It’s still August, but up to 10 inches of snow could fall in the Northern Rockies through Tuesday. Snow at this time of year in the high elevations of the Mountain West is not unusual but, along with the waning hours of daylight, is a stark reminder that fall and winter are closing in.

Winter weather advisories are posted in Wyoming’s Teton and Bighorn mountain ranges as well as the area around Yellowstone National Park. In Montana, the West Glacier Region and the northern and southern Rocky Mountain front are under advisories.

Weather.com reported that these were the first winter weather advisories posted in the Lower 48 since June.

The advisories mostly affect regions above 6,000 feet in elevation, and the heaviest snow, exceeding four inches, is expected above 9,000 feet.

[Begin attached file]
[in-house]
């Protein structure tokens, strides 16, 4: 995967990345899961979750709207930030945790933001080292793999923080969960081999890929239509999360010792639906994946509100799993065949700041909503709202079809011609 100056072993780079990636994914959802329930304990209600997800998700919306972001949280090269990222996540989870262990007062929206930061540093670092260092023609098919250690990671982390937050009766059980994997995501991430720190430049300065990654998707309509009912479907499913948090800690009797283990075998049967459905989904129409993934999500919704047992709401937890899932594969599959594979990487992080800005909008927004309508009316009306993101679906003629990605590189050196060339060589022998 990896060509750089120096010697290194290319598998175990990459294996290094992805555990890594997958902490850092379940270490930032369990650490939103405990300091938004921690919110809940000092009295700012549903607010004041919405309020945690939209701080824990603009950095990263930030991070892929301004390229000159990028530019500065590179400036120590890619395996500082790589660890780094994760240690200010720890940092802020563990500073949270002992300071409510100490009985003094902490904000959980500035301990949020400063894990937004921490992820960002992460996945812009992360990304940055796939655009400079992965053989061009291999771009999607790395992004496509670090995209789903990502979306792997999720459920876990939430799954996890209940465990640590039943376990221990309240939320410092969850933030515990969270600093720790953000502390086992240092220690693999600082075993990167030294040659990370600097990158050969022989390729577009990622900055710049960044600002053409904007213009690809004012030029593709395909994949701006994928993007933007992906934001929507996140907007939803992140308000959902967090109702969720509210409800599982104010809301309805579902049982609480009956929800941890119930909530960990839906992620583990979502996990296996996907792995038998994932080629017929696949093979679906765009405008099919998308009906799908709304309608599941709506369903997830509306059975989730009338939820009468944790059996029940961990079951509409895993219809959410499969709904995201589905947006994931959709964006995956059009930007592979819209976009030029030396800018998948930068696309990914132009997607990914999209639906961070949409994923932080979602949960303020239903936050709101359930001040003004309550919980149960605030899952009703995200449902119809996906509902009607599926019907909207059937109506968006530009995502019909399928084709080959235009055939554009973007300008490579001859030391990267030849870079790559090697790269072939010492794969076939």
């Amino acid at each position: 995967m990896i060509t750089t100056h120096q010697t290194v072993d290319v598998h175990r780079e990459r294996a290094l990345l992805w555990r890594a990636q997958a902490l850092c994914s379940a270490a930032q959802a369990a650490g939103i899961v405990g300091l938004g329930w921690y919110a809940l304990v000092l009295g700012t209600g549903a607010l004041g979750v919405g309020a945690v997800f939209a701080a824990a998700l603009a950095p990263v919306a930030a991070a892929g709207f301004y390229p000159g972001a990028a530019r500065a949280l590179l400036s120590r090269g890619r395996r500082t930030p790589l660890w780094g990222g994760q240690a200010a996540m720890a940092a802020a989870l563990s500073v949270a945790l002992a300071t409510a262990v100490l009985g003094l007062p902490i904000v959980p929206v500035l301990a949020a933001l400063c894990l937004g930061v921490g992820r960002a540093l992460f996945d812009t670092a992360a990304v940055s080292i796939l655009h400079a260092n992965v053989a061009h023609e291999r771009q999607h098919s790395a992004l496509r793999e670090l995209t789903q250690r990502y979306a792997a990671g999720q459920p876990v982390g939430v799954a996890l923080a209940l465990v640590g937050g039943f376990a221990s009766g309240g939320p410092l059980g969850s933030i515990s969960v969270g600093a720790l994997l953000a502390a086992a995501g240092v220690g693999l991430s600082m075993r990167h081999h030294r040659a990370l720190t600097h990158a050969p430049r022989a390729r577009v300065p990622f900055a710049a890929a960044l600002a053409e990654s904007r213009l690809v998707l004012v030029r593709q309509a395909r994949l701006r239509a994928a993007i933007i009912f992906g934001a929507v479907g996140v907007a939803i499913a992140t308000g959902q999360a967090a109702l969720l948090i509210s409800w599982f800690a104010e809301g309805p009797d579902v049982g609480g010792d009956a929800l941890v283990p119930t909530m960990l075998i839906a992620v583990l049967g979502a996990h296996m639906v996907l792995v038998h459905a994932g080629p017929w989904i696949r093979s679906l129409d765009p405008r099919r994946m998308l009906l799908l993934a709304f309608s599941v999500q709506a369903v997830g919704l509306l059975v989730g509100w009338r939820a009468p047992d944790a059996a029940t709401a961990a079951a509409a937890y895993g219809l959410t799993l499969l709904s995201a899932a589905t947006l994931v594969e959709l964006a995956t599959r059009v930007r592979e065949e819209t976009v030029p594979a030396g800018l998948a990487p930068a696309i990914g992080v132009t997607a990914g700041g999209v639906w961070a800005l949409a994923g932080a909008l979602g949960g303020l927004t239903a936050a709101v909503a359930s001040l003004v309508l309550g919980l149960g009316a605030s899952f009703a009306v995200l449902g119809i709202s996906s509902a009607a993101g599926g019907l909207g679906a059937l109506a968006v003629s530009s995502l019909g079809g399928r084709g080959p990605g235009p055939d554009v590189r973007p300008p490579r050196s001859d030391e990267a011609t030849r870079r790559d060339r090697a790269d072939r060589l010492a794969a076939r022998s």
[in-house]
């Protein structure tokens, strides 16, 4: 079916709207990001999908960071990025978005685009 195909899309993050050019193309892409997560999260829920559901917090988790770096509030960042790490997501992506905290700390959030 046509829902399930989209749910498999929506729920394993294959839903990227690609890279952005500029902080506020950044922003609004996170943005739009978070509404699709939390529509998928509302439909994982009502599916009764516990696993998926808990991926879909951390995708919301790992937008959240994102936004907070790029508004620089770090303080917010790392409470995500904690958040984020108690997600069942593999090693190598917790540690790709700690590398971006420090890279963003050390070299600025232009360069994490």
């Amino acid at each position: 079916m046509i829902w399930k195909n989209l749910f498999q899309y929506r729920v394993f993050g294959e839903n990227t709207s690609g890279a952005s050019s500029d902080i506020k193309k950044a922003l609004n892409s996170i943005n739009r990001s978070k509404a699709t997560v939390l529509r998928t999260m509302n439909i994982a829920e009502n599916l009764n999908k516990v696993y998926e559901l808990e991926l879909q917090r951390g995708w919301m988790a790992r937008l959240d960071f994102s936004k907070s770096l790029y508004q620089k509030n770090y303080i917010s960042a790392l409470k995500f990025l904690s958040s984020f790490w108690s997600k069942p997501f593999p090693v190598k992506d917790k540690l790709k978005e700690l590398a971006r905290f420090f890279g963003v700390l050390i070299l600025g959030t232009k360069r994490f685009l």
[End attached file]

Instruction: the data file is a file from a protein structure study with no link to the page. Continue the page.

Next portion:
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At the lower elevations, it’s unseasonably cold, windy and rainy. The National Weather Service was predicting the lowest high temperature on record for Aug. 27 around Billings, Mont. — only in the upper 50s.

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The wintry conditions were brought on by a strong cold front and dip in the jet stream. The front was welcomed by many, helping to clear out the persistently smoky conditions from the wildfires in the western United States and western Canada.

But on the flip side of this jet stream trough, a heat dome is bulging to the northeast into New England, where 56 million people are under a heat advisory.

If you’re reading from the eastern half of the nation, where it’s sweltering, here are pictures of this early season snowfall to help cool you off. …

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